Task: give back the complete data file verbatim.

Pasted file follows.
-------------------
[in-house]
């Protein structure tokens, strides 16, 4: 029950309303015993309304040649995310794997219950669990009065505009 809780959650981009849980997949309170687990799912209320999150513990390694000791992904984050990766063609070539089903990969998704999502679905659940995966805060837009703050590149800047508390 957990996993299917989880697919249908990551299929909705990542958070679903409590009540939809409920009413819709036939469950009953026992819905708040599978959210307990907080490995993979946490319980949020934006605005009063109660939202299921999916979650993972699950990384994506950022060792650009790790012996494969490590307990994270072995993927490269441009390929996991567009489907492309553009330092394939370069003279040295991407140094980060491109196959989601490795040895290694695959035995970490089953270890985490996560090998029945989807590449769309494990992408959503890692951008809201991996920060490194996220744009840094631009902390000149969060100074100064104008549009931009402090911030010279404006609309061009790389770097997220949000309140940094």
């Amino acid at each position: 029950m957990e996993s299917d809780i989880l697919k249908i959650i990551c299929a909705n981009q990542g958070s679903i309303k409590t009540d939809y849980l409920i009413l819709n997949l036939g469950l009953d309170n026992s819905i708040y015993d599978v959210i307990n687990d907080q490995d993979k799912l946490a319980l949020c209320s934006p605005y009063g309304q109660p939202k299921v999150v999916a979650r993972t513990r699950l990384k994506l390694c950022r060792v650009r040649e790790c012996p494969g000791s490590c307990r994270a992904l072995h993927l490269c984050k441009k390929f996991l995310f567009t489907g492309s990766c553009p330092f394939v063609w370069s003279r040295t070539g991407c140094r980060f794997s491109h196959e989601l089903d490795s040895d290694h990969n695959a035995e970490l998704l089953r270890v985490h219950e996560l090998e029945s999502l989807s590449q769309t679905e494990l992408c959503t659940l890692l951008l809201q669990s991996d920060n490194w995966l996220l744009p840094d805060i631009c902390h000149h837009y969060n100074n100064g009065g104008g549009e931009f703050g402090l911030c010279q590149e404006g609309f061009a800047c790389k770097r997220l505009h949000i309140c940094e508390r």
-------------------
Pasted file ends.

[in-house]
């Protein structure tokens, strides 16, 4: 029950309303015993309304040649995310794997219950669990009065505009 809780959650981009849980997949309170687990799912209320999150513990390694000791992904984050990766063609070539089903990969998704999502679905659940995966805060837009703050590149800047508390 957990996993299917989880697919249908990551299929909705990542958070679903409590009540939809409920009413819709036939469950009953026992819905708040599978959210307990907080490995993979946490319980949020934006605005009063109660939202299921999916979650993972699950990384994506950022060792650009790790012996494969490590307990994270072995993927490269441009390929996991567009489907492309553009330092394939370069003279040295991407140094980060491109196959989601490795040895290694695959035995970490089953270890985490996560090998029945989807590449769309494990992408959503890692951008809201991996920060490194996220744009840094631009902390000149969060100074100064104008549009931009402090911030010279404006609309061009790389770097997220949000309140940094």
């Amino acid at each position: 029950m957990e996993s299917d809780i989880l697919k249908i959650i990551c299929a909705n981009q990542g958070s679903i309303k409590t009540d939809y849980l409920i009413l819709n997949l036939g469950l009953d309170n026992s819905i708040y015993d599978v959210i307990n687990d907080q490995d993979k799912l946490a319980l949020c209320s934006p605005y009063g309304q109660p939202k299921v999150v999916a979650r993972t513990r699950l990384k994506l390694c950022r060792v650009r040649e790790c012996p494969g000791s490590c307990r994270a992904l072995h993927l490269c984050k441009k390929f996991l995310f567009t489907g492309s990766c553009p330092f394939v063609w370069s003279r040295t070539g991407c140094r980060f794997s491109h196959e989601l089903d490795s040895d290694h990969n695959a035995e970490l998704l089953r270890v985490h219950e996560l090998e029945s999502l989807s590449q769309t679905e494990l992408c959503t659940l890692l951008l809201q669990s991996d920060n490194w995966l996220l744009p840094d805060i631009c902390h000149h837009y969060n100074n100064g009065g104008g549009e931009f703050g402090l911030c010279q590149e404006g609309f061009a800047c790389k770097r997220l505009h949000i309140c940094e508390r």